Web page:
I'm struggling with how to share my life with the cyberworld.
When we lost Katherine, people we had known for years began sharing their own stories of loss. They cried with us, revealing their own pain over the years. They wrote letters detailing their own darkness.
And it has made me think why we don't have more opportunities to be transparent. Here I've known them for a while, to varying depths, and they've been keeping this hidden.
I think I can understand what happened, though. It's twofold.
There comes a time when people around are tired of hearing, are thinking it's time to be over the pain. I suspect these reactions are from those who haven't experienced a close loss. They are the ones trying to get us to some future state.
I'm not saying I've encountered much of this, but I'm sensitive to the potential, and so I'm just as likely to keep my own counsel as I am to bring up some emotional experience.
Also, I think we deserve some of the blame. We fear they don't want to hear about more of the same and we don't give ourselves the opportunity to take the time needed to heal. Or we don't give our friends the credit that they do want us to be honest with them.
In this, I realize I'm ignoring the fact that we don't often open up and share the most pivotal moments of our life with those around us every day, for whatever reasons.
So I guess the conclusion I'm coming to is that I will try to be authentic. Sometimes all I have in me to write about is what we're experiencing in the aftermath, and other times I might return to what I'm knitting or my love of coffee. I'm still balancing how much detail to go into and what I should just keep private in my own writings. But much of life is finding a balance.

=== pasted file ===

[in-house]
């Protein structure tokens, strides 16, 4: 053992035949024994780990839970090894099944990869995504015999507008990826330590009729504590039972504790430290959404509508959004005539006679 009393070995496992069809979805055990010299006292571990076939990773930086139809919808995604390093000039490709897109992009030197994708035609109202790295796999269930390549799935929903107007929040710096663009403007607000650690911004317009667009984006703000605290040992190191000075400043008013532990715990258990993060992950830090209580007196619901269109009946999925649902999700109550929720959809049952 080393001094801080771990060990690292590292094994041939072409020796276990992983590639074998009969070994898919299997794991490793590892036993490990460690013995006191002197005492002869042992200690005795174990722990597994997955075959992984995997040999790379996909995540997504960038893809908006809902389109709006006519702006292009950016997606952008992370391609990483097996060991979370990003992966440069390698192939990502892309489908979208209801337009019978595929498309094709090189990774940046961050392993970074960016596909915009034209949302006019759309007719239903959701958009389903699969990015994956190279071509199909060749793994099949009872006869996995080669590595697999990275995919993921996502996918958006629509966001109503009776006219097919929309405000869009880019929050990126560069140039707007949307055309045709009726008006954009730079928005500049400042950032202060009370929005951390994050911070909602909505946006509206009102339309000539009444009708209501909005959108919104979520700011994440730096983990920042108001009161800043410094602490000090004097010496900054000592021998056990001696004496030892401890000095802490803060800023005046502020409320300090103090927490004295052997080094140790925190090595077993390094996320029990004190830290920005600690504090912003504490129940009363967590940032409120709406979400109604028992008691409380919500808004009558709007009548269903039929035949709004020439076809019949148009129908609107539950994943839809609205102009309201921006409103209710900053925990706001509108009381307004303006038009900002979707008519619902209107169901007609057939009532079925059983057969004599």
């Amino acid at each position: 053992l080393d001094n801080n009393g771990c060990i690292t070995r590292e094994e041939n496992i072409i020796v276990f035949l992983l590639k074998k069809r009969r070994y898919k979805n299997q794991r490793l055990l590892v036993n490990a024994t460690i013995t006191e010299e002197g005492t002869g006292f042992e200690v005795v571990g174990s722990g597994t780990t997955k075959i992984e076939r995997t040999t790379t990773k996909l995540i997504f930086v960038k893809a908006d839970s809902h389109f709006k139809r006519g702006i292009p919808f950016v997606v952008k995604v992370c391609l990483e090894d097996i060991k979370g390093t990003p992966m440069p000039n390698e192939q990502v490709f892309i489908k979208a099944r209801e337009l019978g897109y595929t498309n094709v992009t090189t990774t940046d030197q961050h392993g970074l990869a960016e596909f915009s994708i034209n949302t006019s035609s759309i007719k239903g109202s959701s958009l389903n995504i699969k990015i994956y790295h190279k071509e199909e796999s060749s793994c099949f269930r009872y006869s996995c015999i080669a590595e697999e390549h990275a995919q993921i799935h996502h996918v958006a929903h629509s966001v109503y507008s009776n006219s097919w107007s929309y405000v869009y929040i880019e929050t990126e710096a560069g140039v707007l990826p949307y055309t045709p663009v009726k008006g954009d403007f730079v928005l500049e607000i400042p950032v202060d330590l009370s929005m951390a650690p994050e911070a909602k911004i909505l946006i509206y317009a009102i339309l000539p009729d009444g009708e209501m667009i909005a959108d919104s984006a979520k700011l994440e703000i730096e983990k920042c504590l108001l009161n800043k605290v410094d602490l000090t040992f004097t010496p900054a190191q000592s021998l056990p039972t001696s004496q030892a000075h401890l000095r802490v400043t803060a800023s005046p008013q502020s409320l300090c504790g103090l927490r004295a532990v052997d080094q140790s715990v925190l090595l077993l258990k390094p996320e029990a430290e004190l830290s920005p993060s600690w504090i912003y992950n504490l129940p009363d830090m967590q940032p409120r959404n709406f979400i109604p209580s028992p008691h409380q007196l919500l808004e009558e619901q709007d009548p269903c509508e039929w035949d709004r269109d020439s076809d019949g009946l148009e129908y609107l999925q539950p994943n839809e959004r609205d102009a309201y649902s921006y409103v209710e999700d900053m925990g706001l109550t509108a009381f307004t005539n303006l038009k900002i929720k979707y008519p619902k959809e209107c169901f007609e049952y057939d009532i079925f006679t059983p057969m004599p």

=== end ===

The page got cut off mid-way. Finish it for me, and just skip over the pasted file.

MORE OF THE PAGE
So I'll share two stories, the first shocked me, and the second was a comfort.
It's customary that when a child is born to someone in our department, a birth notice is posted around the building. This happened for Katherine, but they were promptly pulled a week later. An email wasn't sent, but the word spread throughout most of the building that we had lost our daughter.
However, a couple weeks back I was in a common room at work when another employee, grabbing some coffee, asked me, "How's your little one?" This is someone I've rarely talked to and don't often see, so I was surprised that those were the words that came out of his mouth. He hung his head and froze when I told him she had died in August, and then I retreated to my office. I assumed I had broken the news to the last person, so this revelation six months later caught me off-guard. I took a couple deep breaths, but I couldn't still the shaking until I cried it out. I remained jittery for much of the day.
On the final note, over Christmas a friend's father shared that his parents had lost their firstborn, a daughter. He said that while he had never met his older sister, he felt that she was a part of the family growing up. I hope for the same with us. I'm not sure how this is implemented, but I'm grateful for the photos and reminders we have around us, and I know those will play a role.